·
Registered
2016 CRV Touring AWD
Joined
·
3,780 Posts
The car was parked in such a way that the cables couldn’t reach, and needed to be pushed a few feet back, but of course the transmission was locked. Again, fortunately the young employee knew about a 'slot next to the gear shift' - covered by a very small piece of black plastic - that could free it up so I could shift into neutral. It was a critical piece of knowledge for which I was totally ignorant. We were ultimately able to shift into neutral, push the car, and jump-start it successfully. I have since looked just about everywhere (manual and online) for consumer info on that important info about freeing up the shifter, but can’t find anything. Although the need to use it is likely to be infrequent, it is critical when needed. It would be a good thing to let customers know about when orienting.
Thanks.

"
Page 632 of the owners manual (available on line and free by mail to new owners) shows you how to release the shifter.

http://techinfo.honda.com/rjanisis/pubs/OM/AH/ATLA1818OM/enu/ATLA1818OM.PDF
 

·
Registered
Joined
·
516 Posts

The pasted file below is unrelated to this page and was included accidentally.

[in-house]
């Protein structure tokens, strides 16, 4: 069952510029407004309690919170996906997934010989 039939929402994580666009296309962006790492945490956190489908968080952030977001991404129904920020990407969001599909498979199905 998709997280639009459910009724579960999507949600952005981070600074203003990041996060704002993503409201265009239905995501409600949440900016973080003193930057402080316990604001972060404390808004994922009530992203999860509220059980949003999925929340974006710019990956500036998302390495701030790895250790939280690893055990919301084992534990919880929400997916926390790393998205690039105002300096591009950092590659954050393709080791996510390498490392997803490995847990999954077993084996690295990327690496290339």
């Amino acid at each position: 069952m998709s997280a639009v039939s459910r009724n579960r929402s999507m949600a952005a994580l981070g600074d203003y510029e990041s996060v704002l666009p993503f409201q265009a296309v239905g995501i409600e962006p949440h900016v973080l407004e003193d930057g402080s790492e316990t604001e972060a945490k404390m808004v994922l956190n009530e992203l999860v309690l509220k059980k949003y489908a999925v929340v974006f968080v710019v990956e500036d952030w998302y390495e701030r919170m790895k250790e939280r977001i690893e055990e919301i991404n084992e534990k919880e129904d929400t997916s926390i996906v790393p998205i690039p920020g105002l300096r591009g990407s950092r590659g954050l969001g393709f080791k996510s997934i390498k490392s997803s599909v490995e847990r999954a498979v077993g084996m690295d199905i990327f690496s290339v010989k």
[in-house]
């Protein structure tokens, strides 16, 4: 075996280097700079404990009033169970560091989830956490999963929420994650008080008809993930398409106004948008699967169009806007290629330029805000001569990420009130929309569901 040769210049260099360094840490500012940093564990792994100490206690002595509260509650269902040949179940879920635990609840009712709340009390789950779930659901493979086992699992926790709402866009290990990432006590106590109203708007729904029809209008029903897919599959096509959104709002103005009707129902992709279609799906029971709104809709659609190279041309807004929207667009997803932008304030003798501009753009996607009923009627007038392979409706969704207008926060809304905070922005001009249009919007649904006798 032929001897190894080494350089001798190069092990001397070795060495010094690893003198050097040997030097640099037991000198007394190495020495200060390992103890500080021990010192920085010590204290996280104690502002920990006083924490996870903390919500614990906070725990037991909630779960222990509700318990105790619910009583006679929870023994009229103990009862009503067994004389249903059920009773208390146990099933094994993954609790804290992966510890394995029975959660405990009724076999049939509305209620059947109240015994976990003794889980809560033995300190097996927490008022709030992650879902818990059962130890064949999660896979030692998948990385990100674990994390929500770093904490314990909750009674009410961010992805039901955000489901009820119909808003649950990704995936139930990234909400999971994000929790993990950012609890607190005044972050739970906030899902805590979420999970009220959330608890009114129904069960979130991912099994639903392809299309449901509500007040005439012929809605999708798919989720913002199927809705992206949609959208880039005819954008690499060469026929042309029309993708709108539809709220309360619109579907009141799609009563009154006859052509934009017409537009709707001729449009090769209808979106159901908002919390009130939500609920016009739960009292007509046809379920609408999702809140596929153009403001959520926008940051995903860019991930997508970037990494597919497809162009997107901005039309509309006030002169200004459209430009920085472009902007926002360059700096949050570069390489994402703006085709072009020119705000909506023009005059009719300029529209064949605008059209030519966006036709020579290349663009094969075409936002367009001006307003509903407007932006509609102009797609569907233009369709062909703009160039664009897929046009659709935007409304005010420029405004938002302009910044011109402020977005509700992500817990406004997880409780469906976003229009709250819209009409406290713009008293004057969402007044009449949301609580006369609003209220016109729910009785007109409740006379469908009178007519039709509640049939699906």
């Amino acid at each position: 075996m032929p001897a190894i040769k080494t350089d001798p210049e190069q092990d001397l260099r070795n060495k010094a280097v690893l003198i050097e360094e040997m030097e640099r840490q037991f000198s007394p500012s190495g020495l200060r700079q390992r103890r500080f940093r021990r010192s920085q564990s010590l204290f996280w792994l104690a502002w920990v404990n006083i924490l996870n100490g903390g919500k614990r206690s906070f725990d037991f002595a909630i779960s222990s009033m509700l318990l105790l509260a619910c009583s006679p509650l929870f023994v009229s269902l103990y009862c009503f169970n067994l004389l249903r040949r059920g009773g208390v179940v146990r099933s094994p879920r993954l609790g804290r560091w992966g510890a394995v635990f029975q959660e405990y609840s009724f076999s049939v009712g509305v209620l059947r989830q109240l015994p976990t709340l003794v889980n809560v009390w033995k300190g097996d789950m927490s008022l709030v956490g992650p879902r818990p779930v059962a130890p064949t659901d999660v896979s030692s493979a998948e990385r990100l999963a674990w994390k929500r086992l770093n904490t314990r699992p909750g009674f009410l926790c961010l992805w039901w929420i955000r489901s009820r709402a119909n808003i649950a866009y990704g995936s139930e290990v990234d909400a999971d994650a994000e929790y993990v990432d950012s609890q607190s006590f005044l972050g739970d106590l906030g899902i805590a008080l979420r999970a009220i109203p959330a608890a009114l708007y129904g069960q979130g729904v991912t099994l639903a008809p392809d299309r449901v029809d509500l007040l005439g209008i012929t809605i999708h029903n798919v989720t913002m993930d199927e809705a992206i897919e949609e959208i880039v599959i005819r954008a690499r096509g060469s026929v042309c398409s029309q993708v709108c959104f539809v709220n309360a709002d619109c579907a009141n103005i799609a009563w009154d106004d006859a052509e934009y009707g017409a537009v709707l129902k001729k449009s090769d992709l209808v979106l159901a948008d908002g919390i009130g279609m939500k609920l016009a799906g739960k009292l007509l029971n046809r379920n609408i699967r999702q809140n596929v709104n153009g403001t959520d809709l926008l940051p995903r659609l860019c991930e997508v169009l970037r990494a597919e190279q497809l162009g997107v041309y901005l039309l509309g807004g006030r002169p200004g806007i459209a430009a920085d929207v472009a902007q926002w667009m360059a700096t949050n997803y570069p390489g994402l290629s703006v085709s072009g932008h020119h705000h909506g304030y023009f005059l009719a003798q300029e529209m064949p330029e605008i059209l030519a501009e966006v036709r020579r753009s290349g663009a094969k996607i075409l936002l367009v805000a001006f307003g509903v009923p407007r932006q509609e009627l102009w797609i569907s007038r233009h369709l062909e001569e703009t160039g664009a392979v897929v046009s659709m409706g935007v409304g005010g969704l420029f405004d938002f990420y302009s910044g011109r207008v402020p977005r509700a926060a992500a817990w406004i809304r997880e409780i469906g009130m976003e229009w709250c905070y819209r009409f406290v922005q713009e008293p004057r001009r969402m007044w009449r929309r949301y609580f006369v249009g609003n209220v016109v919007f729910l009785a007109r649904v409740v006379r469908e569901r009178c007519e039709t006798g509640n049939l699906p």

To give you an idea how Roadside Assistance should work, a few months ago, we had to have our motorhome towed at night. I contacted State Farm Roadside Assistance. The young lady (they all seem young to me these days!) saw my phone number pop up on her screen, and the first thing she asked was if we were OK, and out of immediate danger. Then she asked me which vehicle I was needing a towed. I told her it was the motorhome and she said "oh, I see we will need to get you a heavy duty truck with a extended reach boom, this might take a few minutes to arrange. I'll call you right back, or you can stay on the line". 15 minutes went by and she called back. "The nearest available truck was on another job, and as soon as they are finished they will head your way". "Estimated wait time 45 minutes". "Are you sure you are in a safe location?" "If not we can notify the police to check up on you". 30 minutes later the huge truck showed up with a extremely competent operator, he had the driveshaft disconnected, mirrors swung back and out of the way, motorhome hooked up to his wrecker and off he went towing us 52 miles to the nearest Allison transmission repair facility. The State Farm young woman called us back and mentioned she knew we were currently being towed, and wanted to know if everything was satisfactory with the process so far.

We arrived, the operator unhooked us, told us about some nearby all night restaurants, gave us the phone number for the police, and refused any tip I tried to give him. The next morning State Farm called again and asked if we were OK, and if we needed anything else they could help us with. My total cost was $0. Cost for the roadside assistance is less than $2 per month.
 
1 - 4 of 4 Posts
Top